The system, said the UK researchers behind it, can be applied to different types of pig husbandry and management systems.
It is capable of robust and accurate surveillance of the feeding behavior of groups of commercially housed pigs, without the need for additional sensors or individual marking, they said.
Changes in feeding behavior are a key symptom of health and welfare problems. Subtle changes, linked to the way in which the animal consumes an amount of food, may be of value for the early detection of health and welfare compromises, reported the team, with members based at Newcastle University and Queen’s University in Belfast.
Their research was published in BioSystems Engineering.
Automated, vision-based early warning systems have been developed to detect behavioral changes in groups of pigs to monitor their health and welfare status, but in commercial settings, such automatic recording of feeding behavior remains a challenge due to problems of variation in lighting, obstructions, and the similar appearance of different pigs, they noted.
“Additionally, such systems, which rely on pig tracking, often overestimate the actual time spent feeding, due to the inability to identify and/or exclude non-nutritive visits (NNV) to the feeding area.”
To overcome such monitoring challenges, the researchers set about developing a new analytical tool to review pig feeding in commercial settings, one they say does not rely on pig tracking and is capable of distinguishing between feeding and NNV for a group of pigs.
“We have developed a 2D camera-based deep learning method to automatically detect the feeding behavior of groups of pigs under commercial conditions, without the need for additional sensors or individual marking. The system operates on grayscale video images and was trained to handle the constantly changing farm conditions, e.g., lighting conditions, problems of occlusion caused by other pigs, and insects occluding the image from the camera.”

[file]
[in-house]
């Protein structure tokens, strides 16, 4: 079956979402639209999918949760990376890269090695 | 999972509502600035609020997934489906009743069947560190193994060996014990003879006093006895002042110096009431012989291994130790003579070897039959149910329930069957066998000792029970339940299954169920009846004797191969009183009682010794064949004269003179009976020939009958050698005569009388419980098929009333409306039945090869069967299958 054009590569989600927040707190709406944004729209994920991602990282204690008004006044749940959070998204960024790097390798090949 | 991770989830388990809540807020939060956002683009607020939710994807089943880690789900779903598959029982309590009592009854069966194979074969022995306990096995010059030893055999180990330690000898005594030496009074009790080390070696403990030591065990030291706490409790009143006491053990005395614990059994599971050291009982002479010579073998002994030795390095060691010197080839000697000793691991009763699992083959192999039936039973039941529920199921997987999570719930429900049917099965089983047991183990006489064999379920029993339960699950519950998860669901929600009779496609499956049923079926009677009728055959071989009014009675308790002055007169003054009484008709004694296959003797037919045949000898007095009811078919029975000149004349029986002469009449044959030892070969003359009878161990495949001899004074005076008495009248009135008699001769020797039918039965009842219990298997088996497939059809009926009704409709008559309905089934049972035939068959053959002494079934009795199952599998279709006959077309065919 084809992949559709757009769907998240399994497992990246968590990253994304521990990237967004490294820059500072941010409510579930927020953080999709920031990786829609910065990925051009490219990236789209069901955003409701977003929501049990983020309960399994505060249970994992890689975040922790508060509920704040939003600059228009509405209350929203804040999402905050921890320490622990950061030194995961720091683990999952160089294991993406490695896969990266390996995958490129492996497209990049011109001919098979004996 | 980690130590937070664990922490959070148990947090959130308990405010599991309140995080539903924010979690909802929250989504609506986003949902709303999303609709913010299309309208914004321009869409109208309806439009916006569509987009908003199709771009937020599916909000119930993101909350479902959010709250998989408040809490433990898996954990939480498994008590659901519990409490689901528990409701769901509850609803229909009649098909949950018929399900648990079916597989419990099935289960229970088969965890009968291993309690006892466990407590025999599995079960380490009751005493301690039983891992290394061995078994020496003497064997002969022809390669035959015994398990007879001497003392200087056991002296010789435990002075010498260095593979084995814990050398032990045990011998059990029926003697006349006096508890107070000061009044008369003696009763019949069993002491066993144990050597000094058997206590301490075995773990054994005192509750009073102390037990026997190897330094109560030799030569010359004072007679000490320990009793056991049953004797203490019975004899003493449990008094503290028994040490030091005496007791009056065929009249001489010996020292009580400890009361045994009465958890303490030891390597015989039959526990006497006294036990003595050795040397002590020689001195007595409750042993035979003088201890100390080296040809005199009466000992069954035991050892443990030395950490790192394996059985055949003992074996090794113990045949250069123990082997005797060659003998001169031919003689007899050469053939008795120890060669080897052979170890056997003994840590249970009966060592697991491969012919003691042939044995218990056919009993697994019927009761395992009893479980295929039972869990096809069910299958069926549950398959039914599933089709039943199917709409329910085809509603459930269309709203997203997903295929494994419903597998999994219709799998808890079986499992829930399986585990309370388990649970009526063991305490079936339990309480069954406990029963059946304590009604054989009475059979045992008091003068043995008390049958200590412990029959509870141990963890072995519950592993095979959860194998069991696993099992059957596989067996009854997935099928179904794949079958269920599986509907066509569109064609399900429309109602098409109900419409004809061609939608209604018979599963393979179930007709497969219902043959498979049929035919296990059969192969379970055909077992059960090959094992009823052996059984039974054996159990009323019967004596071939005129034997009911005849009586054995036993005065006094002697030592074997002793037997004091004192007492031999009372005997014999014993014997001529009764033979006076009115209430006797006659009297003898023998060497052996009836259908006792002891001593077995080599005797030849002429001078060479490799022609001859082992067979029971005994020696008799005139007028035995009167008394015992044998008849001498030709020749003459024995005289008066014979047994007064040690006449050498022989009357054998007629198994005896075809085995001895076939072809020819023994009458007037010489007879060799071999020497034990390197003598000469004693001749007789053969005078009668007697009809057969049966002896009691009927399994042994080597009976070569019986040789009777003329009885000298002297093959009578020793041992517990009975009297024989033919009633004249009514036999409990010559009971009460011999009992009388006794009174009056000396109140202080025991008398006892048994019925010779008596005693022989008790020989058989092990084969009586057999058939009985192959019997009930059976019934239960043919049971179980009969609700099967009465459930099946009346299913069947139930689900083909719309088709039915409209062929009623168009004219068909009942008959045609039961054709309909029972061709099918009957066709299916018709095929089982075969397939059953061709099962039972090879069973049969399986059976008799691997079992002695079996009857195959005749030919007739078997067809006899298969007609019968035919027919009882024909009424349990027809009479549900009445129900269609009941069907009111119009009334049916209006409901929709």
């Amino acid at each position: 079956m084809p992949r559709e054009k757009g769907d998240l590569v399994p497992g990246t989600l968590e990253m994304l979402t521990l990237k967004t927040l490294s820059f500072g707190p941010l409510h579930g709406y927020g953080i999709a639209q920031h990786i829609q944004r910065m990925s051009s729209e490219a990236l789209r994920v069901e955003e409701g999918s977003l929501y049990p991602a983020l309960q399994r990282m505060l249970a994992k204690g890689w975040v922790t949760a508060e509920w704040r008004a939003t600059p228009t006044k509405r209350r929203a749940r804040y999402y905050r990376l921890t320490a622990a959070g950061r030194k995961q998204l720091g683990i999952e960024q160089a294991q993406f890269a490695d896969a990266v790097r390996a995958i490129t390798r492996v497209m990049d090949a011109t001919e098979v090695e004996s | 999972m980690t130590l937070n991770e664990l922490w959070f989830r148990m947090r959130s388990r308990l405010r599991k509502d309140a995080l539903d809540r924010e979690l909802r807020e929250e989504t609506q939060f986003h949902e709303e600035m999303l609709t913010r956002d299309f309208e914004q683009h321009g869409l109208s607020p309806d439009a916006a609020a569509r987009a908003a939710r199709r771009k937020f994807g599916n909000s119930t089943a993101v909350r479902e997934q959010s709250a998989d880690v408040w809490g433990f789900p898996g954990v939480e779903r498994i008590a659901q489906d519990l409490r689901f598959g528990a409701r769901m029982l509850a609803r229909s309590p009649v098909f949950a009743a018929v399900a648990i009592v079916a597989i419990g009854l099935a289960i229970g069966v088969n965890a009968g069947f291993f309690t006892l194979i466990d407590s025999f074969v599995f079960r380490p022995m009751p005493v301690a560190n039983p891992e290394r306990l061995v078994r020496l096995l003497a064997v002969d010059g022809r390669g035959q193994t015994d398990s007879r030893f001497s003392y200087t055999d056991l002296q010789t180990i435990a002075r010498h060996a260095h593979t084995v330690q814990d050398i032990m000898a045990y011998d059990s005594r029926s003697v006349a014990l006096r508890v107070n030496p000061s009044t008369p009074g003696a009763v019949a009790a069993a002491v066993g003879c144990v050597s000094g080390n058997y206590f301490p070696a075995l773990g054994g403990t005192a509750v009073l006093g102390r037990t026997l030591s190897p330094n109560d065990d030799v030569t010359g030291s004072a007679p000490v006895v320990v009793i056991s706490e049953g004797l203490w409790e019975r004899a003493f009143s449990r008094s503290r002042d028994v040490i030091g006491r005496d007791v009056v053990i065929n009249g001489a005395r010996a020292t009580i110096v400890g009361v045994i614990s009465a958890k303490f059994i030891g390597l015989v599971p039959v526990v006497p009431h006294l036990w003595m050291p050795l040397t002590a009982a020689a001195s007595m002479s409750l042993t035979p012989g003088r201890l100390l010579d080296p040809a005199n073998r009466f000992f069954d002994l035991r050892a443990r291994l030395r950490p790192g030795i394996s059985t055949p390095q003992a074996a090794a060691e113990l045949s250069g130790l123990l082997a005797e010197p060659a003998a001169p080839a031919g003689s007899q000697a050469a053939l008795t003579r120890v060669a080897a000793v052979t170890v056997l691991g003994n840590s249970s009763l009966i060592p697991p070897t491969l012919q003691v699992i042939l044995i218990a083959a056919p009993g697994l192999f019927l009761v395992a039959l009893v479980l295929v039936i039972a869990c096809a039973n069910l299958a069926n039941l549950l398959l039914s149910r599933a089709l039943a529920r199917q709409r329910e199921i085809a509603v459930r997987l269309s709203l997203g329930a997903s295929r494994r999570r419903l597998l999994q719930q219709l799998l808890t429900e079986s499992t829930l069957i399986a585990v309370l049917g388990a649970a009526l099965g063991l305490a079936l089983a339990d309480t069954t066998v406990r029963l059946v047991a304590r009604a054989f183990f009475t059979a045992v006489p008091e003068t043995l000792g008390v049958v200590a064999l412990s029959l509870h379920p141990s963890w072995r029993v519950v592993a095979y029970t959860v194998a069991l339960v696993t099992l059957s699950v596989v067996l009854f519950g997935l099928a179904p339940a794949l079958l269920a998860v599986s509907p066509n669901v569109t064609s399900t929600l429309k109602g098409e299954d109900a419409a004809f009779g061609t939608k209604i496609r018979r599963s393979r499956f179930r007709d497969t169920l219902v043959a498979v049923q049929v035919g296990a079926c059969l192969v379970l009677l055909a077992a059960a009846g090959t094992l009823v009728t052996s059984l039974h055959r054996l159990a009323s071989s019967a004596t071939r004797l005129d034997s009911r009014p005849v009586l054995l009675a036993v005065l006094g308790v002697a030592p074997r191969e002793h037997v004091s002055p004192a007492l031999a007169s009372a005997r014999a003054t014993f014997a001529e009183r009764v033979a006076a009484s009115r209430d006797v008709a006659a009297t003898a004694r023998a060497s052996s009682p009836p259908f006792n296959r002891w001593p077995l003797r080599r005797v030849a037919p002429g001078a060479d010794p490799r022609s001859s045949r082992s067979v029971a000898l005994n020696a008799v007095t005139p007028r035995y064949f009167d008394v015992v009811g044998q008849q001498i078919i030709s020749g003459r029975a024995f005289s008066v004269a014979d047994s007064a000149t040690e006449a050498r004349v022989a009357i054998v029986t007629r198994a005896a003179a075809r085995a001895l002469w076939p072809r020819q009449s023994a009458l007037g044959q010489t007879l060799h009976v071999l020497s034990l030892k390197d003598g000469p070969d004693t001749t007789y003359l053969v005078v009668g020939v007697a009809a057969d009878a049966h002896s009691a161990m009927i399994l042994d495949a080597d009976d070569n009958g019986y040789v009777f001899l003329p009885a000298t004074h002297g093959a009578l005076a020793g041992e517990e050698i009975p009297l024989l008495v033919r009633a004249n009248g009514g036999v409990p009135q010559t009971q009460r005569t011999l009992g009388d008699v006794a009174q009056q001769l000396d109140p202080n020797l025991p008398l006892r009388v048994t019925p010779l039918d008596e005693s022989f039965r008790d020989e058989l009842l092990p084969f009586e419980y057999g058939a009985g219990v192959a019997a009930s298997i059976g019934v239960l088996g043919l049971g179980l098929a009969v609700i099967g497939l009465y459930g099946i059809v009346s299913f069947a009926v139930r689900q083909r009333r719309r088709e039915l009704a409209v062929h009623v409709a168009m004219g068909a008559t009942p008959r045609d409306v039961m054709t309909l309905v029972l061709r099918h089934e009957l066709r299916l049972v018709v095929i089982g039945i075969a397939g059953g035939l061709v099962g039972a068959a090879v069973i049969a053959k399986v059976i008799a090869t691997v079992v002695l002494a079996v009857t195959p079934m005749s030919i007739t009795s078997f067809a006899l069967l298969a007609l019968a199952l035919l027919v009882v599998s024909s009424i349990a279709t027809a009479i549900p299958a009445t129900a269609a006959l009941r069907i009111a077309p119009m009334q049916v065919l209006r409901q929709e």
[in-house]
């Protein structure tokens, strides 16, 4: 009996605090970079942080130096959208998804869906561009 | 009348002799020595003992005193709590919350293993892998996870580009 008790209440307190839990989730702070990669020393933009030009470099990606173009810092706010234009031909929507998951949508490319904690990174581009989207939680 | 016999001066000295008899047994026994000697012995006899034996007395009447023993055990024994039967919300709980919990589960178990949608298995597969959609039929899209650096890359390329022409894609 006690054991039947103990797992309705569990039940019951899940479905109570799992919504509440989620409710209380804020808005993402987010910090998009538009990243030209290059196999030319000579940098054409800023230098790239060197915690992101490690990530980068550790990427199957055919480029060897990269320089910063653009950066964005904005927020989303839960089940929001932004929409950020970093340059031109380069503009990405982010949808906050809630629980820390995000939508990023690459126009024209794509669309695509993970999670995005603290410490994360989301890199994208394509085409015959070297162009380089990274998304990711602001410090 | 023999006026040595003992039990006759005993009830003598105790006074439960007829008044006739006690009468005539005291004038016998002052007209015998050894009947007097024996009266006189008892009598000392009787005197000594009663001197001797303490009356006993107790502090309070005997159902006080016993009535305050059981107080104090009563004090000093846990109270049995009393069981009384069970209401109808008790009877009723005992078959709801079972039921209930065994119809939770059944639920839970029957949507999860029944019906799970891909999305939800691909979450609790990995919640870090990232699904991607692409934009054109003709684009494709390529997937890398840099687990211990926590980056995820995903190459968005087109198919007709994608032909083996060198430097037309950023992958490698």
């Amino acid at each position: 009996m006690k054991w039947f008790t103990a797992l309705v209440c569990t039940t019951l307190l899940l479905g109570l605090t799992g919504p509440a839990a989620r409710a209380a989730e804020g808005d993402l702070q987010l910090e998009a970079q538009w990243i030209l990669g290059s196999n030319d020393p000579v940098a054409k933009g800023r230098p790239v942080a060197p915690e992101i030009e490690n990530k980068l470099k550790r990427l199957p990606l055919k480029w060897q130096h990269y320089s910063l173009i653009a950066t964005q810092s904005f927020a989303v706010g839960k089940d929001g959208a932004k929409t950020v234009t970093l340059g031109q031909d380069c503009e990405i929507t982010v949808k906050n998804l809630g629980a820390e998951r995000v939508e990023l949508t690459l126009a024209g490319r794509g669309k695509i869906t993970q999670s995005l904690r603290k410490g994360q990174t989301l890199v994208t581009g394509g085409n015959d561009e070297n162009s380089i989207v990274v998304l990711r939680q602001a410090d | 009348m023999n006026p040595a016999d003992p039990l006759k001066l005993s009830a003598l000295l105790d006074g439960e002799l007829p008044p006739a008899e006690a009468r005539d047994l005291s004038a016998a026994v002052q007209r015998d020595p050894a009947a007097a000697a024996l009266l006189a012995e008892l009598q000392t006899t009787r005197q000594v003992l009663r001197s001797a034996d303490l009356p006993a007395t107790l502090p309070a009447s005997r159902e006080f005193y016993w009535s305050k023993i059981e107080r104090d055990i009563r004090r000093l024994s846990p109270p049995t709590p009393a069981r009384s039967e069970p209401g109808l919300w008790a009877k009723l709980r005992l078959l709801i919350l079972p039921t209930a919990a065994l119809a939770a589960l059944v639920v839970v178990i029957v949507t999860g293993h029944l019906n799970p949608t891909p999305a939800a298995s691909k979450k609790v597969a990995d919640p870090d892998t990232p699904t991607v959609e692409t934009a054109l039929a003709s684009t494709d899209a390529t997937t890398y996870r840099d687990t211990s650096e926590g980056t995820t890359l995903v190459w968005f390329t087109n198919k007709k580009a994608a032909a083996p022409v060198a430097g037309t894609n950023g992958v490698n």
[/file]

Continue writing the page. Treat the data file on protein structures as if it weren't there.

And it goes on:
They validated the method using video footage from a commercial pig farm, under a variety of settings.
“We demonstrated the ability of this automated method to identify feeding and NNV behavior with high accuracy. We then tested the method's ability to detect changes in feeding and NNV behaviors during a planned period of food restriction, and we found that the method was able to automatically quantify the expected changes in both feeding and NNV behaviors.”
The team said they specifically designed the trial to provide a model akin to the early stages of a heath/welfare compromises in a group of commercial pigs. When ad-libitum feeding stopped, the pen as a whole was provided with 80% of the food they would usually consume, they added.
“We predicted that, at this level of food restriction, disruption to the behavior would be present, but not at a level significant enough to result in overt, immediately identifiable changes in behavior that would been seen pen side. Our study provided us with a data set that showed subtle changes in behavior that would be of a similar level to subtle behavioral changes in the early stage of health/welfare compromises (Kyriazakis and Tolkamp, 2010).”
Changes were detectable even when they monitored only a subset of the feeding troughs.
“Such changes are very difficult to detect by human visual inspection on large-scale commercial farms, thus warranting the development of this system that can monitor and detect such important changes in the patterns of feeding behavior, without monitoring the entire pen," said the UK researchers.
The animal trial was supported by the Biotechnology and Biological Sciences Research Council, UK, through an Agri-tech Research grant in conjunction with Zoetis Inc, Harbro Nutrition Ltd, Innovent UK and RAFT solutions Ltd. The automated detection work was conducted under the EU funded, Healthy Livestock project.
Source: BioSystems Engineering
Title: Automatic recognition of feeding and foraging behavior in pigs using deep learning
Authors: A. Alameer, I. Kyriazakis, H. Dalton, A. Miller, J. Bacardit